Individual Education Programs contain annual educational goals for the student to address the skills and subjects that are difficult for the child. They are determined during the IEP meetings with the child’s IEP team. In these meetings, the progress of the child will be reviewed and the team will develop new goals. IDEA states that every IEP should include annual educational goals. However, these goals should carry certain characteristics in order for the team to be able to make efficient assessments of the progress of the child.
Where to Start
First of all, before setting a goal, you should figure out what your child is doing at the moment. The IEP team will be reviewing the child’s present level of performance (PLOP). Thus, the team will have an idea on how the child is handling the subjects and general curriculum at school. With this baseline, the team will know where to start on what to set as a goal. These goals will be directly related to the PLOP. However, you should remember that vague statements are not goals. They should follow a standard.
How to Set IEP Goals
It is important to make goals that are specific, realistic and measurable because the team will have a better chance afterward to measure the progress of the child.
Each goal should be specific enough to name the skill or subject it is aimed. The goals should also be measurable; they should be stated in a way that the progress of the child can be measured with standardized tests and curriculum-based measurements (CBM) afterward. Furthermore, the goal you are setting should be realistic enough to be attainable. Determining an unrealistic goal would have negative effects on the progress.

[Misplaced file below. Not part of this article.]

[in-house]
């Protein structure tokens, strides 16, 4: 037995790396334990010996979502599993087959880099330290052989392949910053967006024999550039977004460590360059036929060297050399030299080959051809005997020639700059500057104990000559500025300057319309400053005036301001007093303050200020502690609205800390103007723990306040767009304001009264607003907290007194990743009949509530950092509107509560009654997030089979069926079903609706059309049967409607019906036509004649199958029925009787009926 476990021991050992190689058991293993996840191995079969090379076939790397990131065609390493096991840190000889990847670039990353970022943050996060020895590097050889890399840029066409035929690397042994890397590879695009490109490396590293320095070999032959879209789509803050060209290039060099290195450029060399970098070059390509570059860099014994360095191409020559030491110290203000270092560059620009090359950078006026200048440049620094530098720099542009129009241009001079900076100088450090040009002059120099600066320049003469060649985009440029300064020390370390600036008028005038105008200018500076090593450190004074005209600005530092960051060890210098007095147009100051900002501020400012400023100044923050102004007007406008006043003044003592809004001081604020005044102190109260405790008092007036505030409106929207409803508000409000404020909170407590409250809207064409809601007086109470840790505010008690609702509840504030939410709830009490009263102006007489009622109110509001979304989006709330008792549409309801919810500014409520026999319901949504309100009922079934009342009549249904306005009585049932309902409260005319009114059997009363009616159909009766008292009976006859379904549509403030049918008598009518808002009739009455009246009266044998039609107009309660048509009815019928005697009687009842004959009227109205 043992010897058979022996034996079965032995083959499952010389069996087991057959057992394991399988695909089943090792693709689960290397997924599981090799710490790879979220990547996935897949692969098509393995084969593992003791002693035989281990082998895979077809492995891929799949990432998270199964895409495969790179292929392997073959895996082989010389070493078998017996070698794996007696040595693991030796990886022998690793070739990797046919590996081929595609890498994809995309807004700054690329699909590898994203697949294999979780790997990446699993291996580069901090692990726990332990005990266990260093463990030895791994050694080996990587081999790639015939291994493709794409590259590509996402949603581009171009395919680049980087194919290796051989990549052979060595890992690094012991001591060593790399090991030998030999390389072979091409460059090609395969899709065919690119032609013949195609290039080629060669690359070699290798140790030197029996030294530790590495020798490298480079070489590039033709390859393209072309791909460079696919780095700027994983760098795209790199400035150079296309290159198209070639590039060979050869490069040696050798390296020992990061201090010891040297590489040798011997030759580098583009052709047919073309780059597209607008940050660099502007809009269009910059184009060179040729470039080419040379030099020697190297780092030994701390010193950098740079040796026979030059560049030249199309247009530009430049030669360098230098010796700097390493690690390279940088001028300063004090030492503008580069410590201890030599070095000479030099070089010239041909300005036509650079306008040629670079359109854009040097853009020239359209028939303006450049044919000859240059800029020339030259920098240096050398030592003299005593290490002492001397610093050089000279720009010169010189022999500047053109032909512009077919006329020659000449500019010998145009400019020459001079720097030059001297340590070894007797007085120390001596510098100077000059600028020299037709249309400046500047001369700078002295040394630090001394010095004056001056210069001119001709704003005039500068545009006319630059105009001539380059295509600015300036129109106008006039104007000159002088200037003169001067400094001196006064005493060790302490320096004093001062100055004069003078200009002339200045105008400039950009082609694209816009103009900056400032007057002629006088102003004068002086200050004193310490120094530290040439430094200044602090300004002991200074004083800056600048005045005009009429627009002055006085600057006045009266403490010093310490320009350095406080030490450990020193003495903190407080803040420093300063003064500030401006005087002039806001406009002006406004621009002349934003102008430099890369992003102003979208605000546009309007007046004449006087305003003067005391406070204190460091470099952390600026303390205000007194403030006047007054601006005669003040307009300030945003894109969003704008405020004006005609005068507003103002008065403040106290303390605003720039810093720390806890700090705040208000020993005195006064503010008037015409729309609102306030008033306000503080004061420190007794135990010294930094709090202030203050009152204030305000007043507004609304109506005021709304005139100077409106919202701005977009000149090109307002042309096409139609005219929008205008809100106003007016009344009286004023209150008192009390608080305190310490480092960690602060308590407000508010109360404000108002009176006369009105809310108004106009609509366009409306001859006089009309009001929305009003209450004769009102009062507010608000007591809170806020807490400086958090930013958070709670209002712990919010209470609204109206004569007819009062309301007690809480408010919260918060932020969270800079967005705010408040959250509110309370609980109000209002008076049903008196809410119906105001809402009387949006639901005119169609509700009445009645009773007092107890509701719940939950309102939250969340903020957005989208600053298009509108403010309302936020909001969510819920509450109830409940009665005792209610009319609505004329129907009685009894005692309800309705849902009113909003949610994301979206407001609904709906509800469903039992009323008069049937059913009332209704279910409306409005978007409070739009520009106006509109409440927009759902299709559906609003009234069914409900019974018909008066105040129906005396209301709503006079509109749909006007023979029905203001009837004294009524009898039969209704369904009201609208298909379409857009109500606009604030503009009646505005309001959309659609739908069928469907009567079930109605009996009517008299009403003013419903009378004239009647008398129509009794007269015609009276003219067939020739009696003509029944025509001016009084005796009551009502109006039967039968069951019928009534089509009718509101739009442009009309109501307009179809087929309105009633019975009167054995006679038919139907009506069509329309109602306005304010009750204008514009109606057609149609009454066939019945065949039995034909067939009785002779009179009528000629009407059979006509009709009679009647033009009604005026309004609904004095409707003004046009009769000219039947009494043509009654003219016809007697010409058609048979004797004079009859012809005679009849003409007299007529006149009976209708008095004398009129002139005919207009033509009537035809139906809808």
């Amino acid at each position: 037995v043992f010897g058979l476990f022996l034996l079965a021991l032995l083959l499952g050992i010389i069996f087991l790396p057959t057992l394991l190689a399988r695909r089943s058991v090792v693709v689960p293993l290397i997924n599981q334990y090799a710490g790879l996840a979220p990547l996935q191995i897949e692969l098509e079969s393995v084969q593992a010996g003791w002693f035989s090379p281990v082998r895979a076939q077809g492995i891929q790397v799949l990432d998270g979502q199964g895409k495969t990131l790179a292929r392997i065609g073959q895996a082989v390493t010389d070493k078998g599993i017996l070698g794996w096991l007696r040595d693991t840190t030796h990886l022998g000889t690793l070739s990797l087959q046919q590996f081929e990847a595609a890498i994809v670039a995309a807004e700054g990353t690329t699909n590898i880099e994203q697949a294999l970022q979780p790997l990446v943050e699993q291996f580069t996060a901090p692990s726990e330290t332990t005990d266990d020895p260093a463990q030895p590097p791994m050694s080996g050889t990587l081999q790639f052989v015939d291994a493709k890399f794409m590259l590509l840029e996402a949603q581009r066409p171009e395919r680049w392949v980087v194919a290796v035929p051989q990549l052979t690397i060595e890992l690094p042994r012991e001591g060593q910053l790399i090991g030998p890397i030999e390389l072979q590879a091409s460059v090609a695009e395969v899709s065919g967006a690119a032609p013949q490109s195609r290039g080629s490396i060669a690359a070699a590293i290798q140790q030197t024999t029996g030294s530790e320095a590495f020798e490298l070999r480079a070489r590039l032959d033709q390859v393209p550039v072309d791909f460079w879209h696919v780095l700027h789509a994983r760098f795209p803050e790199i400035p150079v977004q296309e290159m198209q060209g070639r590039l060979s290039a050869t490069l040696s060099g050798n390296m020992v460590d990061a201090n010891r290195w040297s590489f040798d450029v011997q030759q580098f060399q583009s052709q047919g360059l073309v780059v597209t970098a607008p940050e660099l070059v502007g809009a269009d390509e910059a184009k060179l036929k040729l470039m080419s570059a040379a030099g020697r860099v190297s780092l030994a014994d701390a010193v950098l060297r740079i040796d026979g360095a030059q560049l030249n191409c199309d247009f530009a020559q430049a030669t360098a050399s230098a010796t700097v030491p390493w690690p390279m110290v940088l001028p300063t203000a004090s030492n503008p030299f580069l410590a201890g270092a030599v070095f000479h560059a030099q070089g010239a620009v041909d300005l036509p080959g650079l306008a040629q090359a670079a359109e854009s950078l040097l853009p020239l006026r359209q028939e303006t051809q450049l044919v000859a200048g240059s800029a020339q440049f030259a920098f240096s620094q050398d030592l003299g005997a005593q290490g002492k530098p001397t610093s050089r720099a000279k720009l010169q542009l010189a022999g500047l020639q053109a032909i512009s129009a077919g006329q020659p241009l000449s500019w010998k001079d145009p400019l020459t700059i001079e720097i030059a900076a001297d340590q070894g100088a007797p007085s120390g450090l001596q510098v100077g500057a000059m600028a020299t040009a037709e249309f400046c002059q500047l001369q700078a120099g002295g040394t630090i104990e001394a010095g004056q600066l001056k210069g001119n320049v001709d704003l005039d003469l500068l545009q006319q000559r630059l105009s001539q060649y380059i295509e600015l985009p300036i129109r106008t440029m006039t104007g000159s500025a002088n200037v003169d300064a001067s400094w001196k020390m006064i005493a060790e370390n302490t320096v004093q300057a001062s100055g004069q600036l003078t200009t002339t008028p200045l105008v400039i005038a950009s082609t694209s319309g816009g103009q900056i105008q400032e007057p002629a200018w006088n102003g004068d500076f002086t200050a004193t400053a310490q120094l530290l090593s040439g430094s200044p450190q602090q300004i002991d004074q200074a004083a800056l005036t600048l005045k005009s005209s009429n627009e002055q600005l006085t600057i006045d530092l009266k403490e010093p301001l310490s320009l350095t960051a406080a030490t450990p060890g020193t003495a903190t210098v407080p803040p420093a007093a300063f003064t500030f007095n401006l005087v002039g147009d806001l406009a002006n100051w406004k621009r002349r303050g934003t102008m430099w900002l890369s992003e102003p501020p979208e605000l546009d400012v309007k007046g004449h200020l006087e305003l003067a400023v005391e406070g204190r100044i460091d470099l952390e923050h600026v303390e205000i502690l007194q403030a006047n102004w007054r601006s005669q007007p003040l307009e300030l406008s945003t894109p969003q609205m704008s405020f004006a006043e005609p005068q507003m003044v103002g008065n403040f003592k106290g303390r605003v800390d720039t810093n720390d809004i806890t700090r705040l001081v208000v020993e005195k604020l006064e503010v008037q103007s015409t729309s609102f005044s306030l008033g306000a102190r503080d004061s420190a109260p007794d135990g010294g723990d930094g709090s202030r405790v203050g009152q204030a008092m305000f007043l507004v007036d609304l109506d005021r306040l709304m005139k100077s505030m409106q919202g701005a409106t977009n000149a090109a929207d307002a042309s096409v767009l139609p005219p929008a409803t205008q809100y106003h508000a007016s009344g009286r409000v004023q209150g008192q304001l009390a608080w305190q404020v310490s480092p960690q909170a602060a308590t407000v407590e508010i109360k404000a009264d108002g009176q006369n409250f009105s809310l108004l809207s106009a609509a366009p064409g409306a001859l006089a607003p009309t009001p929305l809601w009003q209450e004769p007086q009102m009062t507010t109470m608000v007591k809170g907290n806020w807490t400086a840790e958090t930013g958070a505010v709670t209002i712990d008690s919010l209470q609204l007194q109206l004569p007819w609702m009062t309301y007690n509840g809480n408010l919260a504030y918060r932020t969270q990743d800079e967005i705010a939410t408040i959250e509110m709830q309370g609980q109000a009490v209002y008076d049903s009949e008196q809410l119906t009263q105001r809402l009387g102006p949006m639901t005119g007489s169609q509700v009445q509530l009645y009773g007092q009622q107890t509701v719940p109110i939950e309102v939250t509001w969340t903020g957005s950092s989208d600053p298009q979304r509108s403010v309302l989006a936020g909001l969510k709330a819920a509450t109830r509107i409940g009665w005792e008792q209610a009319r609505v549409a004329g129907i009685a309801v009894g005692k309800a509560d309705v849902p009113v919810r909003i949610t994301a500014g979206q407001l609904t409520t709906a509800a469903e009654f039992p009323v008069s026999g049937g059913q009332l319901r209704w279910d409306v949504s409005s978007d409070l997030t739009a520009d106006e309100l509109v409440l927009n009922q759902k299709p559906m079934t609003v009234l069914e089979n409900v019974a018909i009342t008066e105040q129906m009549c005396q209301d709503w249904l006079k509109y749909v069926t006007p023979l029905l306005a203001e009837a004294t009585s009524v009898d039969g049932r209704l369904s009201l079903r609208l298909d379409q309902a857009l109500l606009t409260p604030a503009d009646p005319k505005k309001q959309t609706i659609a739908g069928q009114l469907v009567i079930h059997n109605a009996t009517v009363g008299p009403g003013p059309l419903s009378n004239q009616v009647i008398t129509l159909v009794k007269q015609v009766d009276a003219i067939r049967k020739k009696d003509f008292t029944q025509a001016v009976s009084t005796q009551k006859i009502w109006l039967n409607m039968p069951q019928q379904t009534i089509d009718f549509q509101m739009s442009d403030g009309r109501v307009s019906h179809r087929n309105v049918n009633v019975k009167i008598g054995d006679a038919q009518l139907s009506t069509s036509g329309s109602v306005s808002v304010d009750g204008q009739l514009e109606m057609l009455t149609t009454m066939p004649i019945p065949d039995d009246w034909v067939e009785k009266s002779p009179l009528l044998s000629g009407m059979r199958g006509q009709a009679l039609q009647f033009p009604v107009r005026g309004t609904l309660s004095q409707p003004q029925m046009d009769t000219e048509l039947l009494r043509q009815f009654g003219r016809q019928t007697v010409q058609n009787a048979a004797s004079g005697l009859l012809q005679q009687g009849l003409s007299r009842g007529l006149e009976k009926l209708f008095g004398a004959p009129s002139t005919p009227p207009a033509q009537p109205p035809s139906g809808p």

Besides from these points, the team should also list goals that can be achieved by the child in a certain amount of time. This is generally a school year long, with the right support and services. To give an example, a goal should never be a vague statement like “X will improve reading skills.”. This statement lacks specification and measurement. It should be more like “X will be able to read a passage orally at 110-130 word per minute with random errors when given a second-grade book by the end of the school year.”
Keeping Up with the Progress
Keeping track of the progress is also crucial in terms of moving forward. An IEP should state when and how you will be reported on your child’s progress. Although these are annual educational goals, you don’t necessarily have to wait until next year’s IEP meeting to find out about how your child is doing. During the year, the school will be providing you with progress report cards. Discuss with your IEP team about when they hand out these reports. If you are not informed regularly, or the IEP team isn’t following the guidelines, you should speak up and seek necessary help from the authorities. Your child has the right to effective and appropriate goals in academic life.